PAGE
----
About a year ago when I was submitting Julius for critique at the Novels-List at the Internet Writing Workshop some of my fellow critters took offense of my characters’ lifestyle.

Jake and Corinne are in their late 30s. They have successful and lucrative careers, but they hate their jobs and decide to quit to launch this Marxist magazine, which you all know by now is called Julius. The offended critters were not troubled by the fact that my characters were Marxists, but that they  had the gall to eat out often or order takeout. One person even said that my characters were irresponsible.

In that particular instance I had to explain that in New York City food to order, in many cases, is much cheaper than cooking from scratch. The response I received in an email from the critter was that they should be eating ramen noodles because he knew what it was like to be unemployed and not have money.

Oops. I guess I might have pushed a button or two. I wrote back and explained that my characters had the means to quit their jobs to launch a business, and that eating at restaurants and ordering takeout was an activity that defined them as cosmopolitan and busy New Yorkers.

Other critters questioned their politics, arguing that the breakdown of the Soviet Union and the Soviet-bloc countries proved that Communism had been a failure. One person even proclaimed Julius as a polemic defending a unworthy economic system. One person stopped reading because she  disagreed with their politics.

All I can say to these critters is this: Simmer down now. Don’t take it so personally. It’s fiction. These characters are not real. They are my sole invention.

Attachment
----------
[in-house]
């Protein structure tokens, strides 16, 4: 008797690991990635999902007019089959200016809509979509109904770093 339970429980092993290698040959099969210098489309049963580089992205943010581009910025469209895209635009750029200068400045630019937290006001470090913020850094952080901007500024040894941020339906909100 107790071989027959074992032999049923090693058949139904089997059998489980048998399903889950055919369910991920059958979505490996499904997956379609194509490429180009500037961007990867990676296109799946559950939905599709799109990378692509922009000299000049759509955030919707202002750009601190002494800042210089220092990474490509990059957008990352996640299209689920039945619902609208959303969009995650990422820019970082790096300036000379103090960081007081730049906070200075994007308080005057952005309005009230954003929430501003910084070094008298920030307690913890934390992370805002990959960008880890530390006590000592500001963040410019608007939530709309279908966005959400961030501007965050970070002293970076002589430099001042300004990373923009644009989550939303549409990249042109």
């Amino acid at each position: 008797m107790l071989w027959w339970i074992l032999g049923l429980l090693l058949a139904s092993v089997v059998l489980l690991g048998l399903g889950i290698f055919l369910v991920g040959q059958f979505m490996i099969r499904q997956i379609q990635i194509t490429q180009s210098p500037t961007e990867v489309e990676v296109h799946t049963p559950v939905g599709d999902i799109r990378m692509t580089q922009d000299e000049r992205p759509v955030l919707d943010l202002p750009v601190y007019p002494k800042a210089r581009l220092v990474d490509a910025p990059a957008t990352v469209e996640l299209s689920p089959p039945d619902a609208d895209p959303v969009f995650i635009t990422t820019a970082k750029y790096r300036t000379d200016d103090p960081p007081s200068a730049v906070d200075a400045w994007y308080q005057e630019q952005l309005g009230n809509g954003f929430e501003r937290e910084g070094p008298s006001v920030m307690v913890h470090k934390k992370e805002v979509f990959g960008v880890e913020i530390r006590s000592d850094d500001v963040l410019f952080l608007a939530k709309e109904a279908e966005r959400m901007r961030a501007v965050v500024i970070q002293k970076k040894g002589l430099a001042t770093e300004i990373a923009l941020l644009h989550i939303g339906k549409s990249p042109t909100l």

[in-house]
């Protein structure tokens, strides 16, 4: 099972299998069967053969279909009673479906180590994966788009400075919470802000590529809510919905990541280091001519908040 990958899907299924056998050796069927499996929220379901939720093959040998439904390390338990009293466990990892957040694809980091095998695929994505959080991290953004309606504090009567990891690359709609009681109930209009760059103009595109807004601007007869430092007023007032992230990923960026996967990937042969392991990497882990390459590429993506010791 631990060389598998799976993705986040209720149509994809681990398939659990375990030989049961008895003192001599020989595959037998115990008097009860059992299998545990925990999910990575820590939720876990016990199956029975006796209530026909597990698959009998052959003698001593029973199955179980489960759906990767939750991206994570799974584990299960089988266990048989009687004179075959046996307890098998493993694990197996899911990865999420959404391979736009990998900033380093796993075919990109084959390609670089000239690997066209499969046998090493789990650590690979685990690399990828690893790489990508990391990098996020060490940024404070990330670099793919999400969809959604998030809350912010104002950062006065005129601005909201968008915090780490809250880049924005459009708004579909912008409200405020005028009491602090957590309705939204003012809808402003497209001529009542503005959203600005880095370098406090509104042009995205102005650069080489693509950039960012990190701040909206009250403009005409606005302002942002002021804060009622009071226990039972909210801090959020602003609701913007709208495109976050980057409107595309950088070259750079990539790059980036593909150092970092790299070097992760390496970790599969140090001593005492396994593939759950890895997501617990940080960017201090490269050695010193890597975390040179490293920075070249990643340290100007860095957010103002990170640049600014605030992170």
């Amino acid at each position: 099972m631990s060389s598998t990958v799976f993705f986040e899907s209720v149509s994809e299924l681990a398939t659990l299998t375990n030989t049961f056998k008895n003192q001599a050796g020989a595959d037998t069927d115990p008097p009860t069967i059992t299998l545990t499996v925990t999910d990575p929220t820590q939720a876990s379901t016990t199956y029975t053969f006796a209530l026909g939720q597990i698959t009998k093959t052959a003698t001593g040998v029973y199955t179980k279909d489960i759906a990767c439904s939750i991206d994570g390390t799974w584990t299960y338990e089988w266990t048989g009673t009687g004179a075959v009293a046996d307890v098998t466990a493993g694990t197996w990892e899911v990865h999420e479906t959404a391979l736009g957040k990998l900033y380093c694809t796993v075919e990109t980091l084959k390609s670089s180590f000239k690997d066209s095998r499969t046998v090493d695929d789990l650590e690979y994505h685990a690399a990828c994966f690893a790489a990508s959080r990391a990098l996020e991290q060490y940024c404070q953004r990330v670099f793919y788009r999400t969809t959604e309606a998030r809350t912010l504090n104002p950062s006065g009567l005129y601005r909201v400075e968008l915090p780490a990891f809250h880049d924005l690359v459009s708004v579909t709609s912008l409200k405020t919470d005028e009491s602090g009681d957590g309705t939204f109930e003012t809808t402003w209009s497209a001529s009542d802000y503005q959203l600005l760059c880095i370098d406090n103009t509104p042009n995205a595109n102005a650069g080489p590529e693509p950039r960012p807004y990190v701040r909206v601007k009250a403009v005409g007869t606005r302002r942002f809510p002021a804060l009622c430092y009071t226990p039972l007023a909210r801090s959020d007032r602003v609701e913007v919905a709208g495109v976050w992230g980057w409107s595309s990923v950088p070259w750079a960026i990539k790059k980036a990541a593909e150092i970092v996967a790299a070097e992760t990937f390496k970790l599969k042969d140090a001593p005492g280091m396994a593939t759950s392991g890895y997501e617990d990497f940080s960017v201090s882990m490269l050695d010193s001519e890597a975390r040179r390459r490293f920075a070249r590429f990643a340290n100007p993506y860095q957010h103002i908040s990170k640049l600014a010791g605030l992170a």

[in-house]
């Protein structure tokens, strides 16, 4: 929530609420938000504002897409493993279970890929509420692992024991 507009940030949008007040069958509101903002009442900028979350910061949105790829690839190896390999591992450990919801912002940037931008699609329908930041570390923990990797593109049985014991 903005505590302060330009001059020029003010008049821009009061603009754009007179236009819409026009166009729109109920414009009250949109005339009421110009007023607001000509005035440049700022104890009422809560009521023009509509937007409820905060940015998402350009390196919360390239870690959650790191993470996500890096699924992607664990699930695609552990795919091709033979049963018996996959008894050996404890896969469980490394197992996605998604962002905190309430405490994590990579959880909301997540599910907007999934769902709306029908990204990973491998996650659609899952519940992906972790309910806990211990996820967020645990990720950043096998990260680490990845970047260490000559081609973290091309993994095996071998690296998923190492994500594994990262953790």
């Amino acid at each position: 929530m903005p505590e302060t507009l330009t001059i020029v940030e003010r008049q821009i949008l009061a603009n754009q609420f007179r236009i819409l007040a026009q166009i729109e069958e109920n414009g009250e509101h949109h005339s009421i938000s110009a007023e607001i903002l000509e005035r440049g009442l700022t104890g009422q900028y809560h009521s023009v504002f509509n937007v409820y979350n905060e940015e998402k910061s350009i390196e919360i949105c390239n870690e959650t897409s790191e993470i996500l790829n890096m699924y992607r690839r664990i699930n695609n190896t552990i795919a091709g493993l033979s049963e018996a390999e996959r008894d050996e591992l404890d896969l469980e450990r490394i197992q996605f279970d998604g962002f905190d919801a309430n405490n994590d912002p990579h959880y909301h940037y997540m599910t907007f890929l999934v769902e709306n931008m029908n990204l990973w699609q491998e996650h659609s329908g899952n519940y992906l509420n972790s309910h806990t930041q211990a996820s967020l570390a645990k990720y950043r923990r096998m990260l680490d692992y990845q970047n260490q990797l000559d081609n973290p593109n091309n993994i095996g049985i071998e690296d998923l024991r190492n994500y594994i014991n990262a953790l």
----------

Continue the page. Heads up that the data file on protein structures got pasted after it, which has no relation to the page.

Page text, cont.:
However, it’s not all bad; there are the positive reactions. One beta reader seems to be in love with Corinne and commented, “Where has this girl been my entire life?” Um, in my head. Sure some of Corinne’s quips and gestures are based on me and even some of her wisecracks I can imagine saying–after all, I wrote them. But her personal demons are very different from mine, and let’s face it, although, we share an obsession over Alvah Bessie, I’m not haunted by his spirit.  Another reader, also a published writer, loves Jake. She sees him as attractive, intelligent, and said he would be the type of guy she would want to date. I would too, especially the way I’ve pictured him in my head and in the bedroom.

Although I’m in my ninety-something iteration of the draft and the story is going through a major overhaul, what’s interesting to note just by the sample of these comments is that Julius seems to be pushing buttons–both good and bad. I’m not getting, middle of the road reactions, but extreme ones.  I just hope that by the time it’s finally finished, and published by a major house that I’ll get a good review by Michiko Kakutani  and slammed by Glenn Beck–now imagine what my sales will be like?